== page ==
They can split atoms and clone sheep, but maroon scientists on a desolate island minus their gadgetry and can they conjure up a bar of soap? The BBC sent the Open University's Mike Bullivant and four others to find out.
Imagine waking up on a Mediterranean island. It is the height of summer and you have nothing else to do but spend the day with jaw-droppingly attractive Top Gear presenter Kate Humble. What is more, there is no way off the island for three weeks. You are stuck there. This is not some sad male fantasy - it actually happened to me last summer. I still pinch myself when I think about it.
Admittedly I had to share Kate's company with four other scientists, but so what? We were filming a new TV series to be broadcast later this month. The four parter - called Rough Science - finds the six of us marooned on the tiny island of Capraia in the Tuscan archipelago, with little more than our scientific wits, a few low-tech tools and the island's natural resources. Our resourcefulness was tested to the limit as Kate confronted us with a number of seemingly simple, yet teasingly difficult science-based challenges.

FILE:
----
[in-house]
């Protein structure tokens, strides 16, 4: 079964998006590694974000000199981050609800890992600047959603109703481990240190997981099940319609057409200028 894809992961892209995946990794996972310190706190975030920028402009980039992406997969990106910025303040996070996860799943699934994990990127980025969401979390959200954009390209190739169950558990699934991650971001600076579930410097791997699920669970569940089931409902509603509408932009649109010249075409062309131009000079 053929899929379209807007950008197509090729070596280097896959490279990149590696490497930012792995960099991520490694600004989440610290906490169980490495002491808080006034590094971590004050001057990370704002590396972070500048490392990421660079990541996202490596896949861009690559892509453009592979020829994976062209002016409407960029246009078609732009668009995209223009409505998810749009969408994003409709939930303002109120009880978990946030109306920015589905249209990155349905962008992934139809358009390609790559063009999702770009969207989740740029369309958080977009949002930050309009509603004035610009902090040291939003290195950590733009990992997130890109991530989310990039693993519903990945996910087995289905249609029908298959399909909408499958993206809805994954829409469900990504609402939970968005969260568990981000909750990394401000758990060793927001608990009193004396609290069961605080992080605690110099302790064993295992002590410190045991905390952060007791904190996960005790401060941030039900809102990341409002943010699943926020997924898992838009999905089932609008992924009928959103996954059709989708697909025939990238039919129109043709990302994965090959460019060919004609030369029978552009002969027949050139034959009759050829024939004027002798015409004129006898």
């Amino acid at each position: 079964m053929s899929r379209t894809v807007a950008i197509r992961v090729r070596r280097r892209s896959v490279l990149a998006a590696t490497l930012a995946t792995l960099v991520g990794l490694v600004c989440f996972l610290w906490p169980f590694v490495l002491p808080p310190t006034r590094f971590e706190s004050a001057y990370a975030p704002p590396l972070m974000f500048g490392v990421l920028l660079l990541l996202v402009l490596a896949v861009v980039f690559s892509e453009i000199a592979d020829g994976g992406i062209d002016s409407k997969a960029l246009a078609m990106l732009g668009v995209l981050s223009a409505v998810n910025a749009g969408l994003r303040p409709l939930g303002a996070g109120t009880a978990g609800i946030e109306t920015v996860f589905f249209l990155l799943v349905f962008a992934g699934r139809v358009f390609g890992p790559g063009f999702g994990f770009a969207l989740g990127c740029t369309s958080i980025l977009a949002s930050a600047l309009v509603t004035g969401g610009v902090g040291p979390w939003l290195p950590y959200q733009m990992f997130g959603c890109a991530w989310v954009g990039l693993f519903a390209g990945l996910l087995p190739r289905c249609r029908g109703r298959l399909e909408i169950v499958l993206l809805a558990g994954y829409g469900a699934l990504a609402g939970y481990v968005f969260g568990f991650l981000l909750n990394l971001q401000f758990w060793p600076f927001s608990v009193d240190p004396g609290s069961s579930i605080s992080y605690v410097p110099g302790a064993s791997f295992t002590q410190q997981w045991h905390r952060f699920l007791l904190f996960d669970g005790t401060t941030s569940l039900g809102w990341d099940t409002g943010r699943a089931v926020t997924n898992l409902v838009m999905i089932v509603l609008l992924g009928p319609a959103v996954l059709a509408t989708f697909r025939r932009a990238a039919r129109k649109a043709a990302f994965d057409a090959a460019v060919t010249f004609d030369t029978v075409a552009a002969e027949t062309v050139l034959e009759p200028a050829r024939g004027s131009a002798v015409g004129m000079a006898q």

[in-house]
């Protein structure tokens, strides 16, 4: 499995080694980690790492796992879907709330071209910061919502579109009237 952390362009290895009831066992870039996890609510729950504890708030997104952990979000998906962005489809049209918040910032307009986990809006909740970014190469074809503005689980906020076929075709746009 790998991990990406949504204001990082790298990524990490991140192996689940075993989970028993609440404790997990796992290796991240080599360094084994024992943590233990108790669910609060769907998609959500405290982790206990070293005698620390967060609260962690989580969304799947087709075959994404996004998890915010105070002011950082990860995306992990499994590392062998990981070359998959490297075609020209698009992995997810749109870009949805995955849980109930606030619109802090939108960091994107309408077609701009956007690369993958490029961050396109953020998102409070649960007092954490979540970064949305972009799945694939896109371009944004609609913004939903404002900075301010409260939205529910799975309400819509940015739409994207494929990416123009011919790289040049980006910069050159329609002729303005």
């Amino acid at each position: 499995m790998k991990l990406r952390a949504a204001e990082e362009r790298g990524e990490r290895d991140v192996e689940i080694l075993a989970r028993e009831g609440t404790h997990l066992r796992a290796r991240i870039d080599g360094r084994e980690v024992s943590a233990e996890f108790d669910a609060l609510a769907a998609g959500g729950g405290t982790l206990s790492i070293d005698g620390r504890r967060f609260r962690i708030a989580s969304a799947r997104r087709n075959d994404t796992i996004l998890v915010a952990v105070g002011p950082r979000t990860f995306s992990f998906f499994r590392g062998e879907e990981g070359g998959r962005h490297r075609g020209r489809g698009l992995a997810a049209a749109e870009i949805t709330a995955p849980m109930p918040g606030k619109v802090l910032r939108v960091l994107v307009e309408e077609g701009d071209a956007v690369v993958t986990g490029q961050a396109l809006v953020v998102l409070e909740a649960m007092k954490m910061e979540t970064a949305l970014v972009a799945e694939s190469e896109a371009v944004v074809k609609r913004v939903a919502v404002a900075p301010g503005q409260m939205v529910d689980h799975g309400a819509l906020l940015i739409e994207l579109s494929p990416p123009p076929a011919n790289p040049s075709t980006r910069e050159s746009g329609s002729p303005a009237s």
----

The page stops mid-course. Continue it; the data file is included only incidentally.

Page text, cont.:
From the outset, Rough Science was never meant to be a survival series, nor is it entirely a docu-soap. Its aim is to explain the science behind some of the everyday things that we take for granted: soap, electricity, medicines and colour, to name just a few. What makes the series different is that the viewers are shown the science as it happens, and when things go wrong (as they frequently did) no attempt is made to hide the fact. This, after all, is the way science progresses. The scientific process is more about failure than success, as any practising scientist will tell you. Rough Science may also serve to shatter a few other popular misconceptions about science, in that it actually shows scientists enjoying what they are doing.
So, who were these intrepid scientists prepared to sell their self-respect and make idiots of themselves on prime-time television?